SA’s Masali Baduza Stars In BBC's Noughts + Crosses

An alternative to the traditional Romeo and Juliet story

By  | Jun 22, 2020, 01:49 PM  | Masali Baduza 

Noughts + Crosses is a controversial six-part BBC One series that has just started screening on Showmax and M-Net, with new episodes every Thursday night from 23:30.

The series is largely shot in Cape Town and tells the story of two star-crossed lovers in the tradition of Romeo and Juliet portrayed by South African Masali Baduza (Trackers) and BAFTA winner Jack Rowan (Born To Kill, Peaky Blinders). 

The series also stars Paterson Joseph (Peep Show, The Leftovers) and South African actress Bonnie Mbuli (Invictus, Wallander) as Sephy’s parents, Kamal and Jasmine, with BAFTA nominee Helen Baxendale (Cold Feet, Emily in Friends) and Tribeca winner Ian Hart (Professor Quirrell in Harry Potter) as Callum’s parents, as well as Josh Dylan (Mamma Mia! Here We Go Again, The End of the F***ing World) as his brother Jude.

The alternate reality love story is based on the multi-award-winning 2001 novel by former Children’s Laureate Malorie Blackman, which was included in both BBC’s list of the 100 Novels That Shaped The World and in The Guardian’s 100 Best Books of the 21st Century.

Grime superstar Stormzy, who has a cameo in the series as newspaper editor Kolawale, calls the five-book series “my favourite books of all time.”

“What I wanted to do was have the black people in my story, not as victims, but celebrating their own culture,” says Blackman.

“Prior to reading Malorie’s books, I had never heard of a world that existed where Africans were the ruling class,” says Baduza.

“As a black African, I have never seen a television show that showcased our being or our ways, in a way that was given a place and was acceptable, until now,” says Mbuli.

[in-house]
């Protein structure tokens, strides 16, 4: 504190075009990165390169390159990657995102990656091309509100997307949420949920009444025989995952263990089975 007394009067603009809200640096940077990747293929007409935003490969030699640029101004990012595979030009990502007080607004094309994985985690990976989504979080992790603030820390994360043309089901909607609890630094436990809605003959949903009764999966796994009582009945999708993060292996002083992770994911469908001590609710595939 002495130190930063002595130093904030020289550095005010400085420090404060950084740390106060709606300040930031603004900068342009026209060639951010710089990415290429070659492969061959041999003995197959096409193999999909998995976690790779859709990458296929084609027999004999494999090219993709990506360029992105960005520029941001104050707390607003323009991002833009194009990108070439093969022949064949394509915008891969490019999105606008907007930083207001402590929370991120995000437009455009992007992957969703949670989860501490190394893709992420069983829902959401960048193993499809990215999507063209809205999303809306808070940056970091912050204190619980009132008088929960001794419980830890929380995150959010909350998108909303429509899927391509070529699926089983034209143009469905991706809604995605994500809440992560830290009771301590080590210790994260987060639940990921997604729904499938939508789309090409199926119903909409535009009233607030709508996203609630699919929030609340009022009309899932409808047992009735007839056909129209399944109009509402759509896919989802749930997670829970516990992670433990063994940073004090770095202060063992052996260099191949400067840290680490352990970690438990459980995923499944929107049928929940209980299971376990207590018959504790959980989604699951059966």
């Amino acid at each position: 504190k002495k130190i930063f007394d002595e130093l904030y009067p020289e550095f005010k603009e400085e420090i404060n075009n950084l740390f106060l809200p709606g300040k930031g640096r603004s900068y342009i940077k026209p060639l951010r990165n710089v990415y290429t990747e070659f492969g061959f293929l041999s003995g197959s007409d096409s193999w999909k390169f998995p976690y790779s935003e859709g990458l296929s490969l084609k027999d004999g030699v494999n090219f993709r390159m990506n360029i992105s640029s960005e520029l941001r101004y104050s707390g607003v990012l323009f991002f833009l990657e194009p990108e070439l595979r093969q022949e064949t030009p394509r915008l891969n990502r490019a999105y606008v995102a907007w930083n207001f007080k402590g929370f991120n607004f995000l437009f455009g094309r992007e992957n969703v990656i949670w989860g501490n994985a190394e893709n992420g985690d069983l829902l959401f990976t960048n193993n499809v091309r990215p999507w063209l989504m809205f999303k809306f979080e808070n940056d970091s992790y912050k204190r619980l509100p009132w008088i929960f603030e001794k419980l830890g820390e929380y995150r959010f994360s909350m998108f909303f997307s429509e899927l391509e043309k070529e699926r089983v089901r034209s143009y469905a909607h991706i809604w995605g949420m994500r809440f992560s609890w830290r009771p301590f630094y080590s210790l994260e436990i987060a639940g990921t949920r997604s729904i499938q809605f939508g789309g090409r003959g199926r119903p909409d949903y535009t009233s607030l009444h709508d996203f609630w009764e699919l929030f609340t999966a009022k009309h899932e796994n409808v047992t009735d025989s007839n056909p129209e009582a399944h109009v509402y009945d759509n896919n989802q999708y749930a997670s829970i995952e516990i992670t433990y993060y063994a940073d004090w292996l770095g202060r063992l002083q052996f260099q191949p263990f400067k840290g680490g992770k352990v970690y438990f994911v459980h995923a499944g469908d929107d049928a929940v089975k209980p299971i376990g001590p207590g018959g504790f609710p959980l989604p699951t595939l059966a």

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Visionary short film director Kibwe Tavares (Jonah, Robots of Brixton, Robot & Scarecrow) executive produced the series and steered the creation of its Afrocentric world, where everything has been rethought, from the language to the architecture, from beauty norms to the colour of plasters.

Noughts + Crosses
was the number-one show across all channels when it premiered on 5 March 2020 in Britain.

Of course, the glowing reviews weren’t universal: The Independent predicted: “this race reversal drama will induce hernias in right-wing commentators” - and they weren’t wrong. Trolls took to Twitter to denounce it as “deeply racist”, “anti-white tripe” and “race-baiting.”

Blackman was having none of it. “Btw, to those accusing me of being anti-white or stating I must hate white people to create such a story as Noughts and Crosses, I’m not even going to dignify your absurd nonsense with a response,” she tweeted. “Go take a seat waaaay over there in the cold, dark and bitter haters' corner.”

As Stormzy put it on Twitter, “This is 100% groundbreaking… I haven’t seen nothing like it on British telly ever.”

Main Image Credit: Instagram.com/noughtcrosstv